Friday, March 30, 2007

Chipping Sparrows

I love chipping sparrows because they're so tiny and spunky. When they sing, their whole bodies vibrate with the effort. These two were foraging and occasionally chasing each other.

Spring flowers! Brought by... February showers?

Monday, March 19, 2007

Spring break part 2- Bosque del Apache NWR

The best thing about going to Albuquerque is going to the Bosque del Apache NWR (even if it is 90 miles away). I had dazzling memories of it from my last visit so I had high hopes for this trip.

It was unusually warm there this time (at least, a LOT warmer than the last time I went) and many of the birds I had seen last time were replaced by ducks (in breeding plumage!)

[Click on any of the pictures to view a larger version.]

This gives you an idea of the sheer volume of ducks on the lakes (the ones in flight were mostly Green-winged Teal). Ducks on the water- “Where’s everyone going?”

Northern Shoveler

Cinnamon Teal

I didn’t get the appeal of ducks before (probably because the one time I went to look specifically for ducks it was freezing and windy) but now I’m a believer. My absolute favorites are Ruddy Ducks. You have to love those stiff little tails (which makes me think of them as ‘rudder ducks’) and big white cheeks.


There were lots of Pied-billed Grebes around but they all pulled the sinking act on me when I tried to photograph them. This one sank just like the rest of them, but when I waited around, he came back up with a fish!

He seemed very proud of the fish and carried it around for a while before eating it.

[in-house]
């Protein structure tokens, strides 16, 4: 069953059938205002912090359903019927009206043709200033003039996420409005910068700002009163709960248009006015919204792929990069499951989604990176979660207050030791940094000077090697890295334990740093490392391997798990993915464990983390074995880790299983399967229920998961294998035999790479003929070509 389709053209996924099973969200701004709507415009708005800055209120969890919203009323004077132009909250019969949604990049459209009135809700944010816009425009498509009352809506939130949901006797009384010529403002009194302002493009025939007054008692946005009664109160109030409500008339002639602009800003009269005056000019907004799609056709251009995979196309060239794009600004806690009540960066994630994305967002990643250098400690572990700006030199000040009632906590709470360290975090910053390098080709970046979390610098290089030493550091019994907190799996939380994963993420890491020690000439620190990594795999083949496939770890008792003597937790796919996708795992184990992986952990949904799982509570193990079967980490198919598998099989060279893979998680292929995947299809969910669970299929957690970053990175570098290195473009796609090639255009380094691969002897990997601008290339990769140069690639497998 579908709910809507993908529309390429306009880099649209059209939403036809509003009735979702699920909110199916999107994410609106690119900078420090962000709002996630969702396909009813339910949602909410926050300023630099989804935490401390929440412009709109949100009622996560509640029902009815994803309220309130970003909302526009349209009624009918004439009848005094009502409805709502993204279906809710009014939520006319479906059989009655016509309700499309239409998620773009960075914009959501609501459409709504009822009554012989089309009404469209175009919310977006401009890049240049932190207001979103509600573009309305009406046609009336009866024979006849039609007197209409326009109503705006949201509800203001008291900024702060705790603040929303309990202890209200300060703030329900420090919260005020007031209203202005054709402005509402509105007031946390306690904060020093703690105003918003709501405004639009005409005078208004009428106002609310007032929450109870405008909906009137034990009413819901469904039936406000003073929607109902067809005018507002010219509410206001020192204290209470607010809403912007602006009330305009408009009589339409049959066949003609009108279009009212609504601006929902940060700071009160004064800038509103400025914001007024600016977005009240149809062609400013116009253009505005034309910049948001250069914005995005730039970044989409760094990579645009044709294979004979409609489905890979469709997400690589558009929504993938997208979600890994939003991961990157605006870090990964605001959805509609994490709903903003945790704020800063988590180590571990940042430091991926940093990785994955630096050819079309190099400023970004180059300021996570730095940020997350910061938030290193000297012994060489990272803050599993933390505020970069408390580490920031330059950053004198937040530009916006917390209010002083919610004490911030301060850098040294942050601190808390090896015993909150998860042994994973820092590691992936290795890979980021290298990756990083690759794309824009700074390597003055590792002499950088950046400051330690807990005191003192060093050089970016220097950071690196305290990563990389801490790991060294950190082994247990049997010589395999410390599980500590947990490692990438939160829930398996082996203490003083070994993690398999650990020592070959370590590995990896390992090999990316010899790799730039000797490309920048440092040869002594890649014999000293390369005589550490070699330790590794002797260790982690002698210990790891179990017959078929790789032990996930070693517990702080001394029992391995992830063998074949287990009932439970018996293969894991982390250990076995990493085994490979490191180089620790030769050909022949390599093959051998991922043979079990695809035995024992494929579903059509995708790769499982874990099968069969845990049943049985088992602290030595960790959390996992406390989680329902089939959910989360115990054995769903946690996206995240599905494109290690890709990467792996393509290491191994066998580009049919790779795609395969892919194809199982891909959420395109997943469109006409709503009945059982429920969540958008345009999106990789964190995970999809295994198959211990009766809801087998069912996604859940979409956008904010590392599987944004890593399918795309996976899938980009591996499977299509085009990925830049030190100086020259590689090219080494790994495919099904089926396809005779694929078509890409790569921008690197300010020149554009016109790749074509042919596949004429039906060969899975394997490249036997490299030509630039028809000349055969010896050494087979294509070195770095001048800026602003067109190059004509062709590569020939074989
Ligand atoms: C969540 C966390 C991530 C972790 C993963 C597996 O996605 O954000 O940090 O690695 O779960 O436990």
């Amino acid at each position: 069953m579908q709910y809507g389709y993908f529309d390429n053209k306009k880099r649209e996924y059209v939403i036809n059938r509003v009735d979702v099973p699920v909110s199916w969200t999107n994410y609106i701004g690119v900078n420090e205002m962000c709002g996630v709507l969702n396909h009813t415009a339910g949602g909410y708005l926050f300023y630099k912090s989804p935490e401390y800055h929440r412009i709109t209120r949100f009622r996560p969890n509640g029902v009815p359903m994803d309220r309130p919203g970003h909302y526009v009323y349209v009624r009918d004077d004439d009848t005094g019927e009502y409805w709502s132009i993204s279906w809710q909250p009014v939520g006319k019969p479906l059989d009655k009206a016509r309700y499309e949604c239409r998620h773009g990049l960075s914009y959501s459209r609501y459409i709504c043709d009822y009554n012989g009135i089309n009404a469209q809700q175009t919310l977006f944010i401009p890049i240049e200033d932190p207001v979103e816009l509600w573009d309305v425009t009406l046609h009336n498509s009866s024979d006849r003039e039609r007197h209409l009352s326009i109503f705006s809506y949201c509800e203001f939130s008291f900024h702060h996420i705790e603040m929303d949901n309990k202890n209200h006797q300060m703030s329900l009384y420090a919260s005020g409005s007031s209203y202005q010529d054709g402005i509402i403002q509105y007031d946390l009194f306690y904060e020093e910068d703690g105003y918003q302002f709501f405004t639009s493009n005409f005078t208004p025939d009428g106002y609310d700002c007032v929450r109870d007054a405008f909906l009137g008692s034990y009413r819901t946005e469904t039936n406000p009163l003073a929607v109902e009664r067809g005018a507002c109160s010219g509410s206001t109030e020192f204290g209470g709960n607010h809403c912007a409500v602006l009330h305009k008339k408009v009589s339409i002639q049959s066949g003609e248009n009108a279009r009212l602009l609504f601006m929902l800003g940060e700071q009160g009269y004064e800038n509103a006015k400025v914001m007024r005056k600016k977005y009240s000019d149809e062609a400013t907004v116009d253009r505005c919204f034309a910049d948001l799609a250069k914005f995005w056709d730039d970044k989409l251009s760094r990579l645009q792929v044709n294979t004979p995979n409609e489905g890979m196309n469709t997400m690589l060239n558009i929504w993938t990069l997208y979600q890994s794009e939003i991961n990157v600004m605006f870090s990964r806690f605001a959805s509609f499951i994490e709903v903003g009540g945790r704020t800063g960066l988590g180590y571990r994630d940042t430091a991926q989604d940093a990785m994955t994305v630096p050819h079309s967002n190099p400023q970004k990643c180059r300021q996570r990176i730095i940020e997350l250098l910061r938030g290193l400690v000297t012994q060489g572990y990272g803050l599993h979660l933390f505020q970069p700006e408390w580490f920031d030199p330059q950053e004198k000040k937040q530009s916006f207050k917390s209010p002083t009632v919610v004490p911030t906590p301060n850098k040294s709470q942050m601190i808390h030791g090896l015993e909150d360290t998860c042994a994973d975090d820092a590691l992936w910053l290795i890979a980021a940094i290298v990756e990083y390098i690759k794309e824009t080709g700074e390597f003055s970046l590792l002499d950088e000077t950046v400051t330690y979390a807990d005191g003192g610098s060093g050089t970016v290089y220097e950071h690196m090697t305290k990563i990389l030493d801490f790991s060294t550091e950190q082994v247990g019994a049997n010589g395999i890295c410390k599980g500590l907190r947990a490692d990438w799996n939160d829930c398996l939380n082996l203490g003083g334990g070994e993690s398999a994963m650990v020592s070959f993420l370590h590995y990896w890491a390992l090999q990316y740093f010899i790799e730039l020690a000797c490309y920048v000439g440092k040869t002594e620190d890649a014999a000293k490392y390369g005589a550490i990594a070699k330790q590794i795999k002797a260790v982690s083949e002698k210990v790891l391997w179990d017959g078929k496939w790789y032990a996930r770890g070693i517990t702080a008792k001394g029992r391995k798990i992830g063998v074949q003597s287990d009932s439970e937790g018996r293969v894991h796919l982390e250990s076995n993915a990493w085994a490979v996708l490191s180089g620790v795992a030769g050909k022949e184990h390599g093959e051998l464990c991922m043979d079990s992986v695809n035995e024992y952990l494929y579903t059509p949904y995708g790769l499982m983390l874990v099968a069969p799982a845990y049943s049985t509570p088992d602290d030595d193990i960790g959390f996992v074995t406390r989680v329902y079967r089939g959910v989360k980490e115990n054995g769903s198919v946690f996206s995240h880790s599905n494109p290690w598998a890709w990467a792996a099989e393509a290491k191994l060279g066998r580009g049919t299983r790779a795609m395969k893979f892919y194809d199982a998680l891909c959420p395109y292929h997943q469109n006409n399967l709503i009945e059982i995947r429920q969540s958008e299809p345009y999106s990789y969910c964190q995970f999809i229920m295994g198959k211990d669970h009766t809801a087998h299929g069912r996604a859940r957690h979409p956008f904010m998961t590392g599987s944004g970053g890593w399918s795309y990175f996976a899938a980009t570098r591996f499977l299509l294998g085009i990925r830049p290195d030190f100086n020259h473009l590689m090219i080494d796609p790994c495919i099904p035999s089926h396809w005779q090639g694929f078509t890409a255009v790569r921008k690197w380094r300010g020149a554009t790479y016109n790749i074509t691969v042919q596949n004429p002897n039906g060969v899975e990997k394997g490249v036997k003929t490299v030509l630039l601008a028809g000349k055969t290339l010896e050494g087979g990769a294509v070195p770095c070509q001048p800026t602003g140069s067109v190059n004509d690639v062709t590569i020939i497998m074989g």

Edit: this bird is NOT a Wilson's Snipe, but a Long-billed Dowitcher- thanks to the members of the Georgia Orn. Society list-serve for pointing this out.

Lifebird: Greater Yellowlegs! The first thing I thought when I saw him was “You’re not a duck…”

The sandhill cranes may have been gone, but there were still a lot of geese hanging around.

This was a flock of both Ross's and Snow Geese canoodling together- you have to click on the picture to see a larger, more focused version.

My introduction into the world of shorebirds wouldn’t be complete if I didn’t have a Mystery Shorebird. They are the fall warblers of the water. What is this guy!? He wasn’t very big, about the same size as say, a Spotted Sandpiper.

Note the intriguing white eyebrow visible in this shot...

Perhaps a Lesser Yellowlegs?

A flock of Western Meadowlarks flew by and settled into a ditch on the side of the road. It was thrilling seeing that multitude of yellow chests with the dramatic black Vs going by.

After much suspense, I finally got to see a flock, or 'bevy' as they say, of Gambel's Quail! They were rather elusive when it came to photos but I got a shot of this one sneaking coyly into the brush. They scuttled around and clucked indignantly.

As much as I enjoyed this trip, there were some characters that I missed seeing from last time. To honor their memory, I've resurrected some photos from '06.

American Avocets

I did get to see many Harriers, but I didn't get to see one having a roadside meal, like this female was last time. Maybe an immature red-tail?

White-faced Ibis: seen from blind

Virginia Rail: also from blind

And last but not least, 'Miguel,' a Yellow Grosbeak who was visiting a feeder in my aunt's neighborhood.

Until next time!

Sunday, March 18, 2007

Spring Break in New Mexico- woot! Part 1: Rio Grande Nature Center

Spring break finally came, and unfortunately it has gone, but I had a rollicking time in between. My venerable aunt not only tolerates my birding bug, but feeds the flames. First stop: the Rio Grande Nature Center, which I soon found out was filled with ducks!

Ring-necked ducks!

Wood ducks- check out those hot eligible bachelors!

A female Hooded Merganser- she was on the market too!

The ducks looked peaceful enough, gliding serenely on the water, occasionally quacking irritably at most. But I soon saw their true colors when a staff member went in to refill their feeding platform- it was like a scene from The Birds.

They had no qualms about stomping on each other's backs to get onto the platform. It was like they hadn't eaten in weeks! This is the definition of the term 'feeding frenzy.'
There was an opening on the end of the platform but not for long- swooping in on the right is a female Mallard.

Other waterfowl I saw but didn't get to photograph were Cinnamon Teal, Pied-billed Grebe, and Bufflehead.